Welcome to the ULC Minister's Network

Arch Bishop Micheal Ralph Vendegna S.O.S.M.A.

Office Readings

  • Friday 19 February 2021

    Friday after Ash Wednesday 

    Office of Readings

    Introduction (without Invitatory)

    If this is the first Hour that you are reciting today, use the version with the Invitatory Psalm instead.

    O God, come to our aid.
    O Lord, make haste to help us.
    Glory be to the Father and to the Son
    and to the Holy Spirit,
    as it was in the beginning,
    is now, and ever shall be,
    world without end.



    Lord, who throughout these forty days
    for us didst fast and pray,
    teach us with thee to mourn our sins,
    and close by thee to stay.

    As thou with Satan didst contend
    and didst the victory win,
    O give us strength in thee to fight,
    in thee to conquer sin.

    As thou didst hunger bear, and thirst,
    so teach us, gracious Lord,
    to die to self, and chiefly live
    by thy most holy word.

    And through these days of penitence,
    and through thy Passiontide,
    yea, evermore in life and death,
    Jesus, with us abide.

    Abide with us, that so, this life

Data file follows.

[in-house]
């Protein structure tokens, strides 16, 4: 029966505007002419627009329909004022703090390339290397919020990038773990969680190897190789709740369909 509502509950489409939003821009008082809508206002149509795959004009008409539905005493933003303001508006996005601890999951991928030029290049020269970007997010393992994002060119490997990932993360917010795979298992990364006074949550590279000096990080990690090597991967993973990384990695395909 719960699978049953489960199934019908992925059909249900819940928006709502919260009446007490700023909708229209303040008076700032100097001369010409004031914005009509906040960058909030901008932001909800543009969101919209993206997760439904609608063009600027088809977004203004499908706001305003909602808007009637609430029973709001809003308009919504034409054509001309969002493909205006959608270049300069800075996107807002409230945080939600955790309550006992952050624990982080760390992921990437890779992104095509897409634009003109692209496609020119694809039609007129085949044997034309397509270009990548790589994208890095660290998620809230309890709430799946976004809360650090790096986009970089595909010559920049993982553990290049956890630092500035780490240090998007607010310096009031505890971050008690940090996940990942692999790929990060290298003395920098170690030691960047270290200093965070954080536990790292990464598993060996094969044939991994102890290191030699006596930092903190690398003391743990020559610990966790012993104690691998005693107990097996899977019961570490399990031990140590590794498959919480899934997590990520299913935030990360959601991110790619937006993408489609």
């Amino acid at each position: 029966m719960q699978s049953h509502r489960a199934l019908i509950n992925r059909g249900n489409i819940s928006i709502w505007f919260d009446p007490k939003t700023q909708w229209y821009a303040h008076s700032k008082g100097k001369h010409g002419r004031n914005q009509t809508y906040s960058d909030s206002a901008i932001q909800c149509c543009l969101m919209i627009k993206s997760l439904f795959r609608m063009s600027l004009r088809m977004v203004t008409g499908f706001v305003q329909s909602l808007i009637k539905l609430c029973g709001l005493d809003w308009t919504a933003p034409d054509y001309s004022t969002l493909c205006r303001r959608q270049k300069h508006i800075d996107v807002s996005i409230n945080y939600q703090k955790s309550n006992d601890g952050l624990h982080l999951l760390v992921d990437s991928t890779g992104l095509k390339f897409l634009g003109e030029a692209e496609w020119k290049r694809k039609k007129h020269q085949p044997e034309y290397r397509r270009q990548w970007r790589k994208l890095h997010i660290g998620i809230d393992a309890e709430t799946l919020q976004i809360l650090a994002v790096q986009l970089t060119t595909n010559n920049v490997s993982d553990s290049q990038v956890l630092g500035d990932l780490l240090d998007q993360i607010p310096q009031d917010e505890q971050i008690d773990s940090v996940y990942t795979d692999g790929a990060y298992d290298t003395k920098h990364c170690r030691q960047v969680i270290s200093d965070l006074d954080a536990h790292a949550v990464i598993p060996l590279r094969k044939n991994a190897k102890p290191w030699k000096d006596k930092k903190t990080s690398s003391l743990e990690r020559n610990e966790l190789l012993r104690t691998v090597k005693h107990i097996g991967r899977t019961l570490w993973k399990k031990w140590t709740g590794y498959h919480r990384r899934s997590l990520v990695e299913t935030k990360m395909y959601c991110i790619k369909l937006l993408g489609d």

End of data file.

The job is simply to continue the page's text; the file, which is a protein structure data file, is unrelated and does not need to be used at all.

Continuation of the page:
of suffering overpast,
    an Easter of unending joy
    we may attain at last.


    Psalm 77 (78):1-16
    The history of salvation: the Lord's goodness, his people's infidelity (I)

    “These things all happened as warnings for us” (1 Cor 10:6).

    Our fathers have told us of the might of the Lord and the marvellous deeds he has done.

    Give heed, my people, to my teaching;
    turn your ear to the words of my mouth.
    I will open my mouth in a parable
    and reveal hidden lessons of the past.

    The things we have heard and understood,
    the things our fathers have told us,
    these we will not hide from their children
    but will tell them to the next generation:

    the glories of the Lord and his might
    and the marvellous deeds he has done,
    the witness he gave to Jacob,
    the law he established in Israel.

    He gave a command to our fathers
    to make it known to their children
    that the next generation might know it,
    the children yet to be born.

    They too should arise and tell their sons
    that they too should set their hope in God
    and never forget God’s deeds